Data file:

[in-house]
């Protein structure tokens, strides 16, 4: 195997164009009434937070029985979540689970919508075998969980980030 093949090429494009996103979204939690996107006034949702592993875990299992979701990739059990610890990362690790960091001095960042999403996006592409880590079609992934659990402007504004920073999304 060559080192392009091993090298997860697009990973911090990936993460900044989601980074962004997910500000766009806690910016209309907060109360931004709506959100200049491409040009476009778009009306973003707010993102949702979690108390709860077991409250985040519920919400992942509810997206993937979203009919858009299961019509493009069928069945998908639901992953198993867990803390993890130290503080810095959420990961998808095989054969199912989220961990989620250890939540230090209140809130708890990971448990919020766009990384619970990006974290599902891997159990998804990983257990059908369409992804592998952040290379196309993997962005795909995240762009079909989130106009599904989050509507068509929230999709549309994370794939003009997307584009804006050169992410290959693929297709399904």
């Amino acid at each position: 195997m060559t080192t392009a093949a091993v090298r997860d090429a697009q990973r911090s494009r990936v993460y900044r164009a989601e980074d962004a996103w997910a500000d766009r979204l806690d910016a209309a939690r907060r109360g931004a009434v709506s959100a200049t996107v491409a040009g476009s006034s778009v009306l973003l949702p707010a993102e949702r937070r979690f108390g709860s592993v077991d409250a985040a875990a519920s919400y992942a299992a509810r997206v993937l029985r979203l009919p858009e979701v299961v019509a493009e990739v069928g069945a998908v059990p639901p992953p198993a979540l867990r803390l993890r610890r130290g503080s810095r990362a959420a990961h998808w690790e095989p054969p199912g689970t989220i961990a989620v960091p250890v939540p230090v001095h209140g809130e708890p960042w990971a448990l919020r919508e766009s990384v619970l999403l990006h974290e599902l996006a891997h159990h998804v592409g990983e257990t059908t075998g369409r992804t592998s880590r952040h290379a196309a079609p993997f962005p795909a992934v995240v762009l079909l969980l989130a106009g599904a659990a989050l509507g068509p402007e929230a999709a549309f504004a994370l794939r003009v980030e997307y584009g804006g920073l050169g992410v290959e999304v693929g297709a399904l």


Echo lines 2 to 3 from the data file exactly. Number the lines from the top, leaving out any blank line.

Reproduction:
């Protein structure tokens, strides 16, 4: 195997164009009434937070029985979540689970919508075998969980980030 093949090429494009996103979204939690996107006034949702592993875990299992979701990739059990610890990362690790960091001095960042999403996006592409880590079609992934659990402007504004920073999304 060559080192392009091993090298997860697009990973911090990936993460900044989601980074962004997910500000766009806690910016209309907060109360931004709506959100200049491409040009476009778009009306973003707010993102949702979690108390709860077991409250985040519920919400992942509810997206993937979203009919858009299961019509493009069928069945998908639901992953198993867990803390993890130290503080810095959420990961998808095989054969199912989220961990989620250890939540230090209140809130708890990971448990919020766009990384619970990006974290599902891997159990998804990983257990059908369409992804592998952040290379196309993997962005795909995240762009079909989130106009599904989050509507068509929230999709549309994370794939003009997307584009804006050169992410290959693929297709399904």
């Amino acid at each position: 195997m060559t080192t392009a093949a091993v090298r997860d090429a697009q990973r911090s494009r990936v993460y900044r164009a989601e980074d962004a996103w997910a500000d766009r979204l806690d910016a209309a939690r907060r109360g931004a009434v709506s959100a200049t996107v491409a040009g476009s006034s778009v009306l973003l949702p707010a993102e949702r937070r979690f108390g709860s592993v077991d409250a985040a875990a519920s919400y992942a299992a509810r997206v993937l029985r979203l009919p858009e979701v299961v019509a493009e990739v069928g069945a998908v059990p639901p992953p198993a979540l867990r803390l993890r610890r130290g503080s810095r990362a959420a990961h998808w690790e095989p054969p199912g689970t989220i961990a989620v960091p250890v939540p230090v001095h209140g809130e708890p960042w990971a448990l919020r919508e766009s990384v619970l999403l990006h974290e599902l996006a891997h159990h998804v592409g990983e257990t059908t075998g369409r992804t592998s880590r952040h290379a196309a079609p993997f962005p795909a992934v995240v762009l079909l969980l989130a106009g599904a659990a989050l509507g068509p402007e929230a999709a549309f504004a994370l794939r003009v980030e997307y584009g804006g920073l050169g992410v290959e999304v693929g297709a399904l």